Agesilaos Antik Sikkeler Nümzimatik

Greek Persia Achaemenid Empire Sardes

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Antik Sikkeler

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The ancient Greeks themselves believed that the term dareikos was derived from the name of Darius the Great, an assessment that many modern scholars agree with. Others however have generally supposed that the Greek term can be traced back to old Persian dari [golden] and that it was first associated with the name of Darius only in later folk etymology. Both suppositions may be equally valid.

While the Persians had not traditionally used coinage, Cyrus the Great had introduced it to the Persian empire with the conquest of the Lydian Kingdom in 546 BC. The Lydian coinage series featuring a confronted lion and bull type was continued at first, but under the reign of the third Great King, Darios I, the Lydian gold stater was converted into a type bearing the stylised image of the Persian ruler or a hero, a type which would last with little modification until the conquest of Persia by Alexander in the 330s BC. One of the principal motivating factors behind this institution of an official Persian currency was the requirement to pay Greek mercenaries, who were accustomed to receiving payment in coinage, or for official use as bribes and subsidies.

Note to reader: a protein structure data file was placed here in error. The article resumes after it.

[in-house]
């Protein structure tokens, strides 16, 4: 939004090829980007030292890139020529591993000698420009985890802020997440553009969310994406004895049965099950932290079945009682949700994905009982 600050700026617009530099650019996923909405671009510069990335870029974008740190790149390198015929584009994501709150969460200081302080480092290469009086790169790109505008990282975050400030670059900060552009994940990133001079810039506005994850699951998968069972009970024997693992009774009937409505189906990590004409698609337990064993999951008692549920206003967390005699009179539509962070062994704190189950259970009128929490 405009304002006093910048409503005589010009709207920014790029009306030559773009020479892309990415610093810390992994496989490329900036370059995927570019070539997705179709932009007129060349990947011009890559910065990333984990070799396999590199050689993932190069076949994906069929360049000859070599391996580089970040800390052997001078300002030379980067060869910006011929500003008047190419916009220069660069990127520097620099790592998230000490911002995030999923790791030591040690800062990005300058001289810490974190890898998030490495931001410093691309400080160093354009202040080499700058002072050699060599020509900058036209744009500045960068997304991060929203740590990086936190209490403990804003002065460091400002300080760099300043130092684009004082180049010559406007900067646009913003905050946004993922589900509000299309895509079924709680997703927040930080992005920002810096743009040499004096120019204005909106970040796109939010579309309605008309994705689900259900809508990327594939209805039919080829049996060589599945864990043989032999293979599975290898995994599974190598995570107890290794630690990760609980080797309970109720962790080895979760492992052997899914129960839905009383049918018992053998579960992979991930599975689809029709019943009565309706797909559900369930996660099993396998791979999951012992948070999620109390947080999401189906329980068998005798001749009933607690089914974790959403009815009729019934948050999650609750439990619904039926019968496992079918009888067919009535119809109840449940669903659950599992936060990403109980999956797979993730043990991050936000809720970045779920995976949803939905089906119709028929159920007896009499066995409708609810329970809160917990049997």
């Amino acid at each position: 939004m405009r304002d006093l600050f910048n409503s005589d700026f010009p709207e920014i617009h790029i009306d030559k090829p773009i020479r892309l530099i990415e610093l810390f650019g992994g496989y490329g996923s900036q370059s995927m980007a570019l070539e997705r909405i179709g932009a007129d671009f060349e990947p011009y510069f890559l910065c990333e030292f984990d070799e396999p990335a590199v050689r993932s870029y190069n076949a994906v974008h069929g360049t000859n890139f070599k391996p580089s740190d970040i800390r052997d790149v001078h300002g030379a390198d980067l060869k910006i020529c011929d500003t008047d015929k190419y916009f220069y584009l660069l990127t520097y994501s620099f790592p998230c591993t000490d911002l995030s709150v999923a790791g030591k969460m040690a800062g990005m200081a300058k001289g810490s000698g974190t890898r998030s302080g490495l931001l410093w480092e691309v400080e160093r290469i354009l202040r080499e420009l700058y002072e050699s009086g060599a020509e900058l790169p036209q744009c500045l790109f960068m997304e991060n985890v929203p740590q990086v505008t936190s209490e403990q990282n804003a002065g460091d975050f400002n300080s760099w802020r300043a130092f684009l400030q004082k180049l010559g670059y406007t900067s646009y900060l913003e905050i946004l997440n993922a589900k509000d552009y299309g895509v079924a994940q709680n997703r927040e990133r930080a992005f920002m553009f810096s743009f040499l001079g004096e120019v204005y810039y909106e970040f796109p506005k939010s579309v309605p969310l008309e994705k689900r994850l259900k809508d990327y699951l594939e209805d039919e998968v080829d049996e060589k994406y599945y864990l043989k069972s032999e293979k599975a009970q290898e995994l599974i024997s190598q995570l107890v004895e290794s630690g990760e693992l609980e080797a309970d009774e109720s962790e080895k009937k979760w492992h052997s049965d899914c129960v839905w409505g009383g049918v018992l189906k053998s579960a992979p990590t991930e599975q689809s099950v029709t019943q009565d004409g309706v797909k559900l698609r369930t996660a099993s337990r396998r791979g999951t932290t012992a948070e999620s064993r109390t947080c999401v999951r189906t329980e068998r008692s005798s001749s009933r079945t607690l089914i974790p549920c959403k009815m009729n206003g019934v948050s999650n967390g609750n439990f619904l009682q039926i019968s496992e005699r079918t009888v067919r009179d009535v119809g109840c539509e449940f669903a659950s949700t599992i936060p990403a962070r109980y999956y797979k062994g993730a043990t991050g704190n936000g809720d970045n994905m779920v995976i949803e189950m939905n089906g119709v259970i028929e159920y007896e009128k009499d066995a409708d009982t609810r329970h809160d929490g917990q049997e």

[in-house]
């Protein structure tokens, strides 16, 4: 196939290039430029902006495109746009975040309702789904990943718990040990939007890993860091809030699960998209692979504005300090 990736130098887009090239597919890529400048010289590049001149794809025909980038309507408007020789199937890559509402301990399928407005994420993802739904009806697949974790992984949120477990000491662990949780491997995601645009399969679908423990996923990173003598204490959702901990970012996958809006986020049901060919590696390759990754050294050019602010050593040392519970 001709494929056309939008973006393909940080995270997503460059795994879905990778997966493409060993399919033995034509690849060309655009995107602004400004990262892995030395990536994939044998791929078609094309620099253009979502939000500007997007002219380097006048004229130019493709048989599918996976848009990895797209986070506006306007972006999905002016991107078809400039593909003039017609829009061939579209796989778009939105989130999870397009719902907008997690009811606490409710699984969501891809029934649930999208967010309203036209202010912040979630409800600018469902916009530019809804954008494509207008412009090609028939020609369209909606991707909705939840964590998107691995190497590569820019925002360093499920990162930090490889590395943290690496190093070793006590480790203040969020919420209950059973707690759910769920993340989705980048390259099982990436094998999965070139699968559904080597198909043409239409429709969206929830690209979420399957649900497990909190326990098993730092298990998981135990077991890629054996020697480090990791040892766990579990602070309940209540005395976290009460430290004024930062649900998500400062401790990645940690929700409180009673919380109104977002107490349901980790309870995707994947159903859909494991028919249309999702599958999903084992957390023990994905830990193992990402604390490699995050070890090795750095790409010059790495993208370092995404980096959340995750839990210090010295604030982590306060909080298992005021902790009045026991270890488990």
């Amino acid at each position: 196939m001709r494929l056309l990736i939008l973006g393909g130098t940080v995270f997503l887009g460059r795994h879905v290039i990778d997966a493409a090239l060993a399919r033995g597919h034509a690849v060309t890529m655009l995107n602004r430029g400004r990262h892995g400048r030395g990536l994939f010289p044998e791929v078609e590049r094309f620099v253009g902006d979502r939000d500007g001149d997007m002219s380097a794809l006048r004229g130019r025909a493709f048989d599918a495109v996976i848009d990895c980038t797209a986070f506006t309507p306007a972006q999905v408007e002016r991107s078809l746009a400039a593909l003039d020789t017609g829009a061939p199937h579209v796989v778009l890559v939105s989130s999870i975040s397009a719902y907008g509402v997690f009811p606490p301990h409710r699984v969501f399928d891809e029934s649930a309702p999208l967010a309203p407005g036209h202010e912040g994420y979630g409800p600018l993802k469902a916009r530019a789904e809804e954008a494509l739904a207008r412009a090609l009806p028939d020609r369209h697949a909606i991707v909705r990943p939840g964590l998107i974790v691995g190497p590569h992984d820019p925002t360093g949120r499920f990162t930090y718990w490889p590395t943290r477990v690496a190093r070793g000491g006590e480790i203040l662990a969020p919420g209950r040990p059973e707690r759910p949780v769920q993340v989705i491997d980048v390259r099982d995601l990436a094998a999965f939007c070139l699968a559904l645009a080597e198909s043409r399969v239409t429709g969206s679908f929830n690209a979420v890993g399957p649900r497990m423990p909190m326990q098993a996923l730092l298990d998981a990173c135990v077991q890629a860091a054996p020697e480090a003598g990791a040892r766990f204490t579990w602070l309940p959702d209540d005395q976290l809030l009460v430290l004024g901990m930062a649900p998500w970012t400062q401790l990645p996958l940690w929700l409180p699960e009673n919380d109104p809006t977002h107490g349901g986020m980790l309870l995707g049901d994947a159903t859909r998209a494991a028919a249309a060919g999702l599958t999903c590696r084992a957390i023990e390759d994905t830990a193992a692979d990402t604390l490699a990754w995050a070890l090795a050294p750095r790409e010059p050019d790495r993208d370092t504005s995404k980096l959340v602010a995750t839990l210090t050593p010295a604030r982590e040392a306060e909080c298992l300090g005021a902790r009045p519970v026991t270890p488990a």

Indeed, nothing demonstrates the power of the gold daric more succinctly than when Sparta was waging an increasingly successful war led by Agesilaos II against Persia in Asia Minor [398-395 BC]. Unable to defeat the Spartan army, the satrap Pharnabazos sent an Asiatic Greek by the name of Timocrates of Rhodes to distribute ten thousand gold darics in the major cities of mainland Greece and thus incite them to war against Sparta. Athens, Thebes, Corinth and Argos quickly entered into conflict with Sparta, precipitating a messenger to be sent to Agesilaos ordering him to return to Greece. The recall was a bitter disappointment to Agesilaos, who wryly observed that but for ten thousand 'archers', he would have vanquished all Asia.

ANTİK SİKKELER NÜMİZMATİK_Achaemenid Empire Sardes.jpg